Microsoft's Visio, best known as software for making static flow charts, is evolving into a tool for creating live data-fed diagrams akin to Web 2.0 mashups.
Microsoft also plans to inject business process management (BPM) features into Visio so that charts will not only be able to view processes in real-time, but possibly also able to execute changes in their workflow.
"Right now if you want to execute a process, you have to hand this off to BizTalk or Visual Studio to do all of this coding," says William Golding, Microsoft's director of product management for Visio.
These features may arrive in the next version of Visio, which is scheduled for release around 2010, according to Golding, who was speaking while at a Microsoft Office Visio Conference at Microsoft's Redmond headquarters.
Visio is part of the Office family, though it is not included in any of the seven Office 2007 bundles.
Nevertheless, Visio 2007 has sold several million copies, he says. The standard version has a street price of US$259 (NZ$575) while the pro version retails for about US$559.
All told, Visio has 15 million users, according to Golding. It is most widely used in industries such as manufacturing, professional services and financial services, Golding says.
The number one user within companies, however, remains IT. Golding estimates about a third of Visio's customers are IT staffers, who use the software, for instance, to diagram their network infrastructure and workflow.
Independent software vendors (ISVs) are already adding features aimed at IT staffers. Codima Technologies' autoMap tool (PDF format) can automatically scan corporate networks and create Visio diagrams mapping them and how data flows through them.
Another partner, DataAssist GMBH, has a Visio add-on that automatically scans a corporate Active Directory, with all of its policies, and creates a Visio diagram of that. It just released an equivalent called Net Docs for SharePoint that allows Visio to scan a corporate SharePoint infrastructure and map out all of the sites in a tree-like diagram.
Microsoft plans to build some of that intelligence into the next version of Visio by adding support for the Business Process Modeling Notation (BPMN) standard, Golding says. That will enable users to, for example, automatically model a process and scan it to validate it. Eventually, processes may be managed and changed from the Visio diagram. That would turn the chart into a sort of real-time dashboard that could supplement or supplant systems management dashboards and consoles.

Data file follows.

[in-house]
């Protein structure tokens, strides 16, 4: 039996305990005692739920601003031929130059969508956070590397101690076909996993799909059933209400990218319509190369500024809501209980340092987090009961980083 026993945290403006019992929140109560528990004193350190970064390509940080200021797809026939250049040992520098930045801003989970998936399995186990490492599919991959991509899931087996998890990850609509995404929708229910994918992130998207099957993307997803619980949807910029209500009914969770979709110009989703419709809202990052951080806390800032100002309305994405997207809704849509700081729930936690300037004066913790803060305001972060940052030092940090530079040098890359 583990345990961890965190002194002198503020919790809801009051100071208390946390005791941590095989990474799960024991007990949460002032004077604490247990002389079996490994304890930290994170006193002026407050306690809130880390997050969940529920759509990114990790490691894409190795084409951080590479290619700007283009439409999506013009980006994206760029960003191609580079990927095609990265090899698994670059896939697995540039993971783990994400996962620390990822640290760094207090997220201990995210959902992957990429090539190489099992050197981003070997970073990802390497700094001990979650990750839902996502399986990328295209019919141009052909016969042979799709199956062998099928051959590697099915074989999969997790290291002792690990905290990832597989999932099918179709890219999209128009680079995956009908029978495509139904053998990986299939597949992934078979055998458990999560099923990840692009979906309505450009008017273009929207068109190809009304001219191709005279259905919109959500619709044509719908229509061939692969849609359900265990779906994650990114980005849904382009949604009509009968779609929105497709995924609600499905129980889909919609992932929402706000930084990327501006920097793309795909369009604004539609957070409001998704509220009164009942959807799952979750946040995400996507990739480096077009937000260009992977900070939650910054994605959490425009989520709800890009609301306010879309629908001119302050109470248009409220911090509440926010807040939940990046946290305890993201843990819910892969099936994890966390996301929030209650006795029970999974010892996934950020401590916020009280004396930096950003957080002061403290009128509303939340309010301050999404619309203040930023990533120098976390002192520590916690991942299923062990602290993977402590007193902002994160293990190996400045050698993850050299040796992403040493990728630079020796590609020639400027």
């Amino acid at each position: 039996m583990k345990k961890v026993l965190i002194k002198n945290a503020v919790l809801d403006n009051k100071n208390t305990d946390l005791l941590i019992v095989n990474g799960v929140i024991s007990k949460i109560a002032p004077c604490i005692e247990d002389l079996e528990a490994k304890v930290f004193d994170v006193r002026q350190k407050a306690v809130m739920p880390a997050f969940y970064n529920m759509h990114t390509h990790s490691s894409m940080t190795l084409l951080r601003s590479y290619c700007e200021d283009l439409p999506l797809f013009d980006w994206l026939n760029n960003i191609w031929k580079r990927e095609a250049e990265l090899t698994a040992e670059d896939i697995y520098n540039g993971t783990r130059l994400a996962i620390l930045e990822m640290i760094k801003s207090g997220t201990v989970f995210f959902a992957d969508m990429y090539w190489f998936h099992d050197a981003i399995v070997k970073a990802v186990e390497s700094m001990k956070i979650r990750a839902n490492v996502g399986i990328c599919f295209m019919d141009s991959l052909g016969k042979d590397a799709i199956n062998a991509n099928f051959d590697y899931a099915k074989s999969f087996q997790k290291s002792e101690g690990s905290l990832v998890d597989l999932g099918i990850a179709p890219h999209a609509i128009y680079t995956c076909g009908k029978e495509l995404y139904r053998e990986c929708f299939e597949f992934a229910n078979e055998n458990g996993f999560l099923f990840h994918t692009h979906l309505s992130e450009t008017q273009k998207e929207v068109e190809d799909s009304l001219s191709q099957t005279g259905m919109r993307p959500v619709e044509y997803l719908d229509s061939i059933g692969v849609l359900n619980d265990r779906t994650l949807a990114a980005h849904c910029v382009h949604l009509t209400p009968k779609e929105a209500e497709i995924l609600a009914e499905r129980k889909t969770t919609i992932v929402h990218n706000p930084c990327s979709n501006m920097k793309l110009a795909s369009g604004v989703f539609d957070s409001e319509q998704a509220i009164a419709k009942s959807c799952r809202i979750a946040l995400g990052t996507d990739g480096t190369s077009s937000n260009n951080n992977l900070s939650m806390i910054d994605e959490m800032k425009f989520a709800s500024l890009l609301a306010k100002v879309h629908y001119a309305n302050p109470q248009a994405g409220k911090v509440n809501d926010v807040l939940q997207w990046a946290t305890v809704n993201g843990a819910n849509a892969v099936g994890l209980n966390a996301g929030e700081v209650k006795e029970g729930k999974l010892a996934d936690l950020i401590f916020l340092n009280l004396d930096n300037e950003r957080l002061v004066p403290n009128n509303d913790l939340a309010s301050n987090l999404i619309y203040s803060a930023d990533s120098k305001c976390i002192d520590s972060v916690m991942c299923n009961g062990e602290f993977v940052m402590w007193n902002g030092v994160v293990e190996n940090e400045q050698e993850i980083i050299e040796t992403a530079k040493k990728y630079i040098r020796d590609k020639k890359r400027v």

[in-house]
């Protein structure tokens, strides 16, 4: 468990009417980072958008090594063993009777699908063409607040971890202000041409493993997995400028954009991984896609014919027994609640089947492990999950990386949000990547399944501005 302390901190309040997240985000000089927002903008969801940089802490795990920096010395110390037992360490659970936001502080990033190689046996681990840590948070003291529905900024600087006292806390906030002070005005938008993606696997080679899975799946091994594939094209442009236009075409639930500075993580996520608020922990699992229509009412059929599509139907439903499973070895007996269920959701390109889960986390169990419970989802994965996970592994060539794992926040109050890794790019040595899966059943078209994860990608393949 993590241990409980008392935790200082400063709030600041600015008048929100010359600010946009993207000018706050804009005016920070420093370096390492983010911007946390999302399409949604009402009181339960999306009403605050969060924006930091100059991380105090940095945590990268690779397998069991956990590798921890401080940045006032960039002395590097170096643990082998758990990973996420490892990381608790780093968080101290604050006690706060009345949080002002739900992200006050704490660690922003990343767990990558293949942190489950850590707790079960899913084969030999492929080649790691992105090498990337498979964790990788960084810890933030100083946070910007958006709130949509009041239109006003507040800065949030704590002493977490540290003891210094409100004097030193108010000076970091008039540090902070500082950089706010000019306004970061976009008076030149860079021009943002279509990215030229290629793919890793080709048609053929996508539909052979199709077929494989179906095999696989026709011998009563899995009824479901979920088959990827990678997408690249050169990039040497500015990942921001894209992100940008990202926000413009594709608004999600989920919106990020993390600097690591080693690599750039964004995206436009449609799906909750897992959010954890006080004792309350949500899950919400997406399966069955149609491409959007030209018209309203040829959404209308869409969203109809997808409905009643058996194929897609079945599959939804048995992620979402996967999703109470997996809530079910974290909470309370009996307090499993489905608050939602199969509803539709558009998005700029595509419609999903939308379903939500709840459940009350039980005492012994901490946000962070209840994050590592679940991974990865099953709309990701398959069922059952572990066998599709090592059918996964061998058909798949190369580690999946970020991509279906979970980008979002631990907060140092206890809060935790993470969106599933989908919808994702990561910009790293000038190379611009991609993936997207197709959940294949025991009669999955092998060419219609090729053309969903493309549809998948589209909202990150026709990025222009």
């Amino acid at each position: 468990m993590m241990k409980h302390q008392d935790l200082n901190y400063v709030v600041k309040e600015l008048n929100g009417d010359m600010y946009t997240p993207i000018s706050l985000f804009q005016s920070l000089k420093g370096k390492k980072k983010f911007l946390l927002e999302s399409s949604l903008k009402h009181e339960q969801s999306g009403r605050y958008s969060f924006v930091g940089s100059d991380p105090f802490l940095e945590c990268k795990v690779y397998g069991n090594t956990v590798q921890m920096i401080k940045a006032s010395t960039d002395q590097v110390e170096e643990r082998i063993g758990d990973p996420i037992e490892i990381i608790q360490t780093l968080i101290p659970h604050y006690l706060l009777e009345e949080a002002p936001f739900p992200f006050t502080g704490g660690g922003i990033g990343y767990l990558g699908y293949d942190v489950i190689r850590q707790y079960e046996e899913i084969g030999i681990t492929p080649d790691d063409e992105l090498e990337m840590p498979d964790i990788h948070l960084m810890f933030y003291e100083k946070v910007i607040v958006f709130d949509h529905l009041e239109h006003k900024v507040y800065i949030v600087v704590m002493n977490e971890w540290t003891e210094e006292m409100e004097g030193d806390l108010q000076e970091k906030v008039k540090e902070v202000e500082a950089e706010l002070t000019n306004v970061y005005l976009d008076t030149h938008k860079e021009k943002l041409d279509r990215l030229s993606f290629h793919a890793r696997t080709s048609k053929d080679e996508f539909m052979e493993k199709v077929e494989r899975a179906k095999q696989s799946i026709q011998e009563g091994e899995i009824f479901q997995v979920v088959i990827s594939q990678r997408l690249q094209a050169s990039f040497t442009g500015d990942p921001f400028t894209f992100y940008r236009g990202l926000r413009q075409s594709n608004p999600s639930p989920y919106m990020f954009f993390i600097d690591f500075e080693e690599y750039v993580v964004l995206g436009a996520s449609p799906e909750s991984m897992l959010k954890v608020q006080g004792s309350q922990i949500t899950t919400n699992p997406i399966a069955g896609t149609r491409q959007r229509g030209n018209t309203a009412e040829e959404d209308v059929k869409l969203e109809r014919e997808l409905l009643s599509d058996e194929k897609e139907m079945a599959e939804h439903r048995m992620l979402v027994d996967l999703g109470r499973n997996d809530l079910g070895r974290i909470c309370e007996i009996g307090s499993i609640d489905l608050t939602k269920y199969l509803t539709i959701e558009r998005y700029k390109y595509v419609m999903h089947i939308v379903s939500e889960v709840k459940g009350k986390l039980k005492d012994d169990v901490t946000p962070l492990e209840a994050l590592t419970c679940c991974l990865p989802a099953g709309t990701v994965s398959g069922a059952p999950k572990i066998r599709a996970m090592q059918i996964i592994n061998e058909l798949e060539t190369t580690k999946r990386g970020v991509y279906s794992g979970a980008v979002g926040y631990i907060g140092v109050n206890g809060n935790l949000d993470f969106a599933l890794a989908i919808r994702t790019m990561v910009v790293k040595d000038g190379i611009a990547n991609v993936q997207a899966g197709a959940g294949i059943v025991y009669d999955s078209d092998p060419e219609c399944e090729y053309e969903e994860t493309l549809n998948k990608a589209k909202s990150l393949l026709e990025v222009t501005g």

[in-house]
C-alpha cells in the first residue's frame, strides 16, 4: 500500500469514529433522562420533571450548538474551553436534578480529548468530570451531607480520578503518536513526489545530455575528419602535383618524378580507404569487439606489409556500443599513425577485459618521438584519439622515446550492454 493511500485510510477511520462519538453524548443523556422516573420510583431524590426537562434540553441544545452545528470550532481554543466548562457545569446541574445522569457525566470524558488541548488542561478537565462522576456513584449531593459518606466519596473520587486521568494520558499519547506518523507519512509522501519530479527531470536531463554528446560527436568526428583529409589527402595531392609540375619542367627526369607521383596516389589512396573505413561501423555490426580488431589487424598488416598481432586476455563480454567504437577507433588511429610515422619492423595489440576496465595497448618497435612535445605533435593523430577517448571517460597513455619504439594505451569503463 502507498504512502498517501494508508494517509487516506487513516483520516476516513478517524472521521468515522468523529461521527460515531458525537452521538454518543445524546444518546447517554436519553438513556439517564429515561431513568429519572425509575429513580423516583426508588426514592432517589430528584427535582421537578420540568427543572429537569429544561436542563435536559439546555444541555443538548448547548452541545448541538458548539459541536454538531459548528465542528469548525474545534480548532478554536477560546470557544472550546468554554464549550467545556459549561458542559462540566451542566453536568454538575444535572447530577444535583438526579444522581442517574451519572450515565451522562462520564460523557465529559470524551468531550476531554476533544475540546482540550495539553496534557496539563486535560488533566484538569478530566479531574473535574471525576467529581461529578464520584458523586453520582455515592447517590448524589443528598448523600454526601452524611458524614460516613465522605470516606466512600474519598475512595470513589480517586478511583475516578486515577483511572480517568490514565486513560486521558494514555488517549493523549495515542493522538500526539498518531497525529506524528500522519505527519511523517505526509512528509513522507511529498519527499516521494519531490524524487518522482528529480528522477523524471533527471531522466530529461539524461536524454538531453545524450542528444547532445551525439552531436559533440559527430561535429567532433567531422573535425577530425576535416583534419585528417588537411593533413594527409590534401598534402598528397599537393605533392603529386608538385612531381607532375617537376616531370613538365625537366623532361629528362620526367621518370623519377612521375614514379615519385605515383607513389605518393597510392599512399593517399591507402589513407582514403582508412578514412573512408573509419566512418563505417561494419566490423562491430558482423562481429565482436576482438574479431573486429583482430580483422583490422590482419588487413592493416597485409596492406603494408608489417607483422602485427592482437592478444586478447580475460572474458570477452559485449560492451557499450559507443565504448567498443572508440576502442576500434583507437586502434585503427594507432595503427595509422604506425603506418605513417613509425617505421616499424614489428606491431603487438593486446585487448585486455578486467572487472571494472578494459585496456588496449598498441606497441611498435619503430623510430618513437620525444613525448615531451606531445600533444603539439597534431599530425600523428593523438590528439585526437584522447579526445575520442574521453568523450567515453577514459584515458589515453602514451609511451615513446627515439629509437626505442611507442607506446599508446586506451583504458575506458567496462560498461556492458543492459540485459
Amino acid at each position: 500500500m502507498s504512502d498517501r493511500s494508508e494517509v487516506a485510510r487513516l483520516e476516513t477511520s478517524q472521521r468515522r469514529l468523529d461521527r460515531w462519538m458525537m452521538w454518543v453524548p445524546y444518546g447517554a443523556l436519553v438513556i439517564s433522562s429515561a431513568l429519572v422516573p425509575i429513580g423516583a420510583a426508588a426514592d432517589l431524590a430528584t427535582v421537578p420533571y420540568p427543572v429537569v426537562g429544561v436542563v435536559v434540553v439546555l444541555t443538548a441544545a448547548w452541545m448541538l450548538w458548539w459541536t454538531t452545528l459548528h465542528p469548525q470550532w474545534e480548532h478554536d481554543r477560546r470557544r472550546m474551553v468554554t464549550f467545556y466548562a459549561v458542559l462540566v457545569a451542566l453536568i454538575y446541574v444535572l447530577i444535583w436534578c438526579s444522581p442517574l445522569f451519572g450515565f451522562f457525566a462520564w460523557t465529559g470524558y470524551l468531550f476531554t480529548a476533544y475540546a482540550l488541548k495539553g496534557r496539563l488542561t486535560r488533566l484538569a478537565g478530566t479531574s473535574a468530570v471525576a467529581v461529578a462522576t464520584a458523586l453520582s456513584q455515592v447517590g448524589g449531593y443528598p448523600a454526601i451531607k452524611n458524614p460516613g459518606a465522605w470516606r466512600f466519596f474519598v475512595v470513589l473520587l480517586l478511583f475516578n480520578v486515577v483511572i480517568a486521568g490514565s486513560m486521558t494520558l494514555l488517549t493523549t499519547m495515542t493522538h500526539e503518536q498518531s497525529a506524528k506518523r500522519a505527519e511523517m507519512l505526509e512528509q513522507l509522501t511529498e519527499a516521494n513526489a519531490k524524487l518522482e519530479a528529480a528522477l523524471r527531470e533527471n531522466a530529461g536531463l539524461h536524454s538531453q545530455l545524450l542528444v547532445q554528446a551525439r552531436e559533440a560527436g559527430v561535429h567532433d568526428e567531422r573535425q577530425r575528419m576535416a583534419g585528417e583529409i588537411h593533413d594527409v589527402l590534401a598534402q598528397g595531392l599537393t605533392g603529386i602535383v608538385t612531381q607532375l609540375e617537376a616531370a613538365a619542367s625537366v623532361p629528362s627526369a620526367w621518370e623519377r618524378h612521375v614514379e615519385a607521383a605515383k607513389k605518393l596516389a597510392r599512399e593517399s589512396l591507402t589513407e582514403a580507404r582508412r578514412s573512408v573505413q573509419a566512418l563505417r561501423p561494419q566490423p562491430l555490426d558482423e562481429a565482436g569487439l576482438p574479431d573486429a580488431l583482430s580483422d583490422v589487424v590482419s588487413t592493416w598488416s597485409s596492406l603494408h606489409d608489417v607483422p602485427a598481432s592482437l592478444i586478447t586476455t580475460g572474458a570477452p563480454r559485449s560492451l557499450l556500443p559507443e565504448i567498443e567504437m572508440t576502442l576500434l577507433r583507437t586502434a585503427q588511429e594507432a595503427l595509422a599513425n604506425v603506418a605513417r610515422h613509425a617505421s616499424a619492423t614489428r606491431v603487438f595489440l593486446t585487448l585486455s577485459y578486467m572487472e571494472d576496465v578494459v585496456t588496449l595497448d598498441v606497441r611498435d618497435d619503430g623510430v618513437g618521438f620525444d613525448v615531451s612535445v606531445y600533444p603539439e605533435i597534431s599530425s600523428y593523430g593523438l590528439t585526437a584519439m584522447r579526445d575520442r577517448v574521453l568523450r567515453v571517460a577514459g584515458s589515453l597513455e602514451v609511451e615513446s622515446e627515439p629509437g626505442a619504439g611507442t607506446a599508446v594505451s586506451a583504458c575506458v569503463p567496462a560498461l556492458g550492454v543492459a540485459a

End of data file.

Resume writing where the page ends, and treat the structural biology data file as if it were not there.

Microsoft is also seeing demand for front-end for business intelligence users who want their data presented in a highly graphical way, he says. Thus, Microsoft plans to imbue its next version of Visio with web services connectors so that users who lack programming skills can pull in data from databases or spreadsheets to create charts that are essentially updated in real-time, he says.
Golding envisions companies publishing those live Visio diagrams on their corporate intranets. Microsoft is unsure whether it charge client access licenses (CALs) to users that view or manipulate the Visio diagrams.
Despite the mashup-like nature of future Visio diagrams, Golding says Microsoft is not going totally Web 2.0 with Visio. There are no plans to release a lite version of Visio for consumer users, nor release a hosted software-as-a-service version.
Already confirmed to be in the next version of Visio is a switch to the "Ribbon" interface used by Office 2007.
A more prosaic feature, a button to automatically align and space Visio charts, actually got the "biggest applause" when it was announced, Golding says, acknowledging "there were some pain points in the past to making diagrams look good."